One of the most common images I see during science presentations is the frequency of publications within a particular field over time. It’s a great way to show the growth of the field while attempting to validate the worthiness of the research that follows. As far as I can tell, most people manually assemble this data with sequential searches on Google Scholar or Web of Science. This seemed like a straightforward opportunity for automation, so I made a little website that does just that. It takes a Google Scholar search query and a range of years and plots the number of results over time.
A few months ago I had a blog post about automatically toggling Android Location Mode on my smartphone between
High Accuracy and
Battery Saving when using certain apps. Using the super-app Tasker and a 3rd-party plugin called Secure Settings I was able to swap the Location Mode of my Nexus 5 between the two modes. However, this was a poor solution since closing an app would result in disabling GPS access, which was undesirable if navigation was currently active. Furthermore, closing an app and returning to it would result in deactivation regardless of the timing. Despite numerous suggestions in the comments, none of them provided a viable answer.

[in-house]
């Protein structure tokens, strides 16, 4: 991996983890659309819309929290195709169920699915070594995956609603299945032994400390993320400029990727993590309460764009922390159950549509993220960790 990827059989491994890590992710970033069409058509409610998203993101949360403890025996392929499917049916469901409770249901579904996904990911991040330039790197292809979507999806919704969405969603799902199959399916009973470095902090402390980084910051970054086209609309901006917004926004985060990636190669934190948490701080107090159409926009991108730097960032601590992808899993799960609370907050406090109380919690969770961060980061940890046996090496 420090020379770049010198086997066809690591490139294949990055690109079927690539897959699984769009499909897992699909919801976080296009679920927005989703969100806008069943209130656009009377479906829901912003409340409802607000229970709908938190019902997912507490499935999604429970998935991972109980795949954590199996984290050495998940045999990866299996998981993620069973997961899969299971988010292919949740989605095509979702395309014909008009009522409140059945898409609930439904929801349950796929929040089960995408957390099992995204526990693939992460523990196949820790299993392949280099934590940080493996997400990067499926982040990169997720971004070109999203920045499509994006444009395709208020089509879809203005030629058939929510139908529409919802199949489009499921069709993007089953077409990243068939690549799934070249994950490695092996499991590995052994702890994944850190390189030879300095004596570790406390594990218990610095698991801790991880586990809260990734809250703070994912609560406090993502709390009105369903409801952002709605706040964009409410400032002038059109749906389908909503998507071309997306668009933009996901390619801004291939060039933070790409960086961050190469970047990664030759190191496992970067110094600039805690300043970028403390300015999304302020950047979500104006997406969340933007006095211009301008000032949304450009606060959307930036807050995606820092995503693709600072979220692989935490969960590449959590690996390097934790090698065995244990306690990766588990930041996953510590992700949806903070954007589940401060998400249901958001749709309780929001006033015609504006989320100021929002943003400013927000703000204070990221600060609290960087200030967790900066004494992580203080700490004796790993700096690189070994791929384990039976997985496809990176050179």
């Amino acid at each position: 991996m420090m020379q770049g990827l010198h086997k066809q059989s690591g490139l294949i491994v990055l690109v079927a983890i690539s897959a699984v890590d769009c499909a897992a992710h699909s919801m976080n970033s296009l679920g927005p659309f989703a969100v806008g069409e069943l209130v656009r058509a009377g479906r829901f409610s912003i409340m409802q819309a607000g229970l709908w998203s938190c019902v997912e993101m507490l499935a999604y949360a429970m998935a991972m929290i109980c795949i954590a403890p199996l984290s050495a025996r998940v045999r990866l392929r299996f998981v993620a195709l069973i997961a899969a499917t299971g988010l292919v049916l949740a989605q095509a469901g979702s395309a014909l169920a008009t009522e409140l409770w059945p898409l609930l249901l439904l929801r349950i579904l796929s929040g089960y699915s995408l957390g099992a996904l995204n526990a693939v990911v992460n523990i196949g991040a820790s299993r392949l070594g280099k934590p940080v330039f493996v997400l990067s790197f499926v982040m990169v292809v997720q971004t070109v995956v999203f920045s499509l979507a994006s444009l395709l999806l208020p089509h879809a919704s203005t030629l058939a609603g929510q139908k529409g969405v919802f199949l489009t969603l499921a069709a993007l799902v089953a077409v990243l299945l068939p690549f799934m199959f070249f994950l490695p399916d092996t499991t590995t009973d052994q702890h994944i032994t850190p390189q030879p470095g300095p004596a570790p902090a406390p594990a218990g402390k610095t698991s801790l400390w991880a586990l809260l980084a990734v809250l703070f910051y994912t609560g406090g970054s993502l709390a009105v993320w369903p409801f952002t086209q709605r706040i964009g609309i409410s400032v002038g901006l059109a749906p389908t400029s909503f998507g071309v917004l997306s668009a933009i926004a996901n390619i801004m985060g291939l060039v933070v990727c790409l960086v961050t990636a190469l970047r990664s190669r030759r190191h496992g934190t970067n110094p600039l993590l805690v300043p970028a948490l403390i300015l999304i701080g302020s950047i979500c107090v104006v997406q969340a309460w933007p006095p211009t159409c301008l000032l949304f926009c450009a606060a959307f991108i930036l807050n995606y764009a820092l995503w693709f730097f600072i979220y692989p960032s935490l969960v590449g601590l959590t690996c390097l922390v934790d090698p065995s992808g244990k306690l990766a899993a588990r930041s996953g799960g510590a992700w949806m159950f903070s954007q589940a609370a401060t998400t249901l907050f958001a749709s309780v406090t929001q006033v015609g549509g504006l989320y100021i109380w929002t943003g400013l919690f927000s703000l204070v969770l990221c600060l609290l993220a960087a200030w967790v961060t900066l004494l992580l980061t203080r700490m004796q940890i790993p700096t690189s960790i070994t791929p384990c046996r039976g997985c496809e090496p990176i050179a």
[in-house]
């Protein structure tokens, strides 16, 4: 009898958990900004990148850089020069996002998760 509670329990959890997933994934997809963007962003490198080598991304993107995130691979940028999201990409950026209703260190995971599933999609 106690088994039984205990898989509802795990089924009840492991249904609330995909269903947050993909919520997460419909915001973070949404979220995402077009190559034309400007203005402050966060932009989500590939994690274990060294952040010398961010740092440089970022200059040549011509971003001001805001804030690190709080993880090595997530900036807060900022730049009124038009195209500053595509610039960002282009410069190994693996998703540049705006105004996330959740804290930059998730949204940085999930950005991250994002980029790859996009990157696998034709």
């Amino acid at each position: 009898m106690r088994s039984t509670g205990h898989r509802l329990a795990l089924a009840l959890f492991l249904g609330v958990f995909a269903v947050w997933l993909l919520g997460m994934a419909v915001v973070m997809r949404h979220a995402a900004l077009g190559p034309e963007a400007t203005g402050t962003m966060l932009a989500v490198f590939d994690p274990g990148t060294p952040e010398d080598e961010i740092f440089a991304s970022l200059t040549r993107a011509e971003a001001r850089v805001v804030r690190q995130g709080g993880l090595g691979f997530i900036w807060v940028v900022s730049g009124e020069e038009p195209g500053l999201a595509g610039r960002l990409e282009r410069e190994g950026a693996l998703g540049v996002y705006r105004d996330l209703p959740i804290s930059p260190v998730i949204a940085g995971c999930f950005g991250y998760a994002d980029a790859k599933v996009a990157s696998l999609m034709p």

Check out this blog post for an updated Android Location Mode toggling task
One of Android’s most innovative features is Google Now, a service that attempts to provide relevant information to the user based on location and time. Unfortunately, in order to utilize the location-based service, your smartphone must provide location information to Google at expense of battery life. When Android 4.4 “Kitkat” was released in late October, the location settings were updated to include three different modes: High accuracy, battery saving, and device only. The ‘high accuracy’ mode utilizes GPS, Wi-Fi, and mobile networks to determine location, ‘battery saving’ only uses Wi-Fi and mobile networks, and ‘device only’ relies exclusively on GPS.
The digital currency Bitcoin has grown increasingly popular in recent months as more and more businesses have begun accepting the peer-to-peer cryptocurrency. Keeping up with the highly volatile price of Bitcion (BTC) is a must for traders, who use exchanges such as Mt.Gox or BTC-E to turn a profit. Even the casual holder through services such as Coinbase need to see how much their BTC are worth. While there are many websites that track the price of BTC across exchanges, there is no official integration into Google’s search engine. For Android users, Google Now/Search is at the heart of their device’s functionality. MohammadAG recently released an XPOSED module that adds an API to the Google Search app. This guide will help you install the necessary applications and modifications to use the “Okay Google” voice command to get the current price of Bitcoin on Mt.Gox from BitcoinWisdom.